Hopefully FFRF have documented every instance of un-constitutionality. Hopefully the school district responds appropriately.

  • John Pieret

    And the school colors, oh myyyy, purple and pink!

    What are they? … gay friendly?*


    * Just kidding … anyone (gay or straight) with a lick of fashion sense would know not to mix those colors!


    To give credit where credit is due, however, the Ohio Mt. Vernon did the right thing and ousted the Constitution-hating Freshwater at (unfortunately) great expense to the students in the district in hundreds of thousands of dollars in legal expenses … proof positive that Freshwater never cared a lick for the students …. just for their “value” as proselytizing fodder.

  • pixiedust


    Hey, purple and pink were my daughter’s favorite color combo….when she was three.

  • moarscienceplz

    One kindergarten teacher displays 10 Christian crosses on the wall next to her desk

    And I bet you all want to chastise her for this. In fact, she should be commended for being so well-prepared to fend off a vampire army!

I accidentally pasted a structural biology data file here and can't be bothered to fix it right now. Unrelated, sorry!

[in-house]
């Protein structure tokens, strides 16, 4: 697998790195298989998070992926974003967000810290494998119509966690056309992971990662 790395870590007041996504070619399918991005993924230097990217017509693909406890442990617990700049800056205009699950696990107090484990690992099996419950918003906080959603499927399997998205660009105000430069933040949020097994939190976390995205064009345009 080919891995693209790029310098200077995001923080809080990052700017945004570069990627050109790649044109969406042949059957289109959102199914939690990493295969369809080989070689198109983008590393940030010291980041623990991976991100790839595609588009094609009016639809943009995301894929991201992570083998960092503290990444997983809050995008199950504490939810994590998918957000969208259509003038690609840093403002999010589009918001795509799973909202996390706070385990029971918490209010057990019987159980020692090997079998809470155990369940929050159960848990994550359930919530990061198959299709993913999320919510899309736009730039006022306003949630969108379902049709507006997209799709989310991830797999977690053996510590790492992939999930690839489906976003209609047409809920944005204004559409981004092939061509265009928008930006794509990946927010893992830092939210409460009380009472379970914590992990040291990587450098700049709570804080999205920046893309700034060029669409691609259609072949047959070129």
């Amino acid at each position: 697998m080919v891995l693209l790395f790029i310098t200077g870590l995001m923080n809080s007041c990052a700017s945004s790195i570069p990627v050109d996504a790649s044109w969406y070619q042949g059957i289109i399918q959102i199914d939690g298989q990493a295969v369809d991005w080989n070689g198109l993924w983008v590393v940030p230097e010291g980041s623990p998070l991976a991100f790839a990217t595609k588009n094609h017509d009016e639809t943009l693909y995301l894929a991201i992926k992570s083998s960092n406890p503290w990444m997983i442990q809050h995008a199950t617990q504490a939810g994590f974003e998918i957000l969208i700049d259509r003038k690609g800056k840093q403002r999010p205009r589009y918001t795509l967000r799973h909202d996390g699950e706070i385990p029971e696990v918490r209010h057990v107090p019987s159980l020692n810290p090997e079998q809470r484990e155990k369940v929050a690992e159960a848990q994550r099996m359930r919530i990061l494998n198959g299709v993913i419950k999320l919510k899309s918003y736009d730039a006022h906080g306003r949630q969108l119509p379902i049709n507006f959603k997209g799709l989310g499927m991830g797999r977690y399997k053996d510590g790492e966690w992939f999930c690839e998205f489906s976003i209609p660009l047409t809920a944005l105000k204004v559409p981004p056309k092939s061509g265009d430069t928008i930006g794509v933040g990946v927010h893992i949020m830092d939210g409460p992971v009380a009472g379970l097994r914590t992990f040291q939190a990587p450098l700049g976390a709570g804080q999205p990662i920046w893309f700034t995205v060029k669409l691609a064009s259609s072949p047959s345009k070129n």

• magistramarla

    The FFRF should quietly tour as many of the Texas school districts as possible. When I was teaching in Texas, I saw a lot of this. Spanish teachers seemed to be especially guilty of having crosses and bible verses displayed in their rooms. Several of them carried their personal bibles everywhere.

    I walked into the lounge one day carrying a nice leather-bound copy of The Aeneid and was asked by a couple of the Spanish teachers if that was my bible. I had a difficult time not making a snarky comment.

  • Anthony K

    “Within the covers of the Bible are the answers for all the problems men face,” attributed to Ronald Reagan

    [Opens Bible, checks list of books]

    Holy shit! He was right!

    Dearest Mullahs,

    Ollie North here. How are you enjoying those weapons?—2 Iranians 1:1-3 (NGOPV)

  • Alverant


    I’m not sure if I can really object to teachers bringing their own books to school to read by themselves. My only concern would be if they used their position as a teacher to proselytize. But I think putting up religious decorations in the classroom goes too far.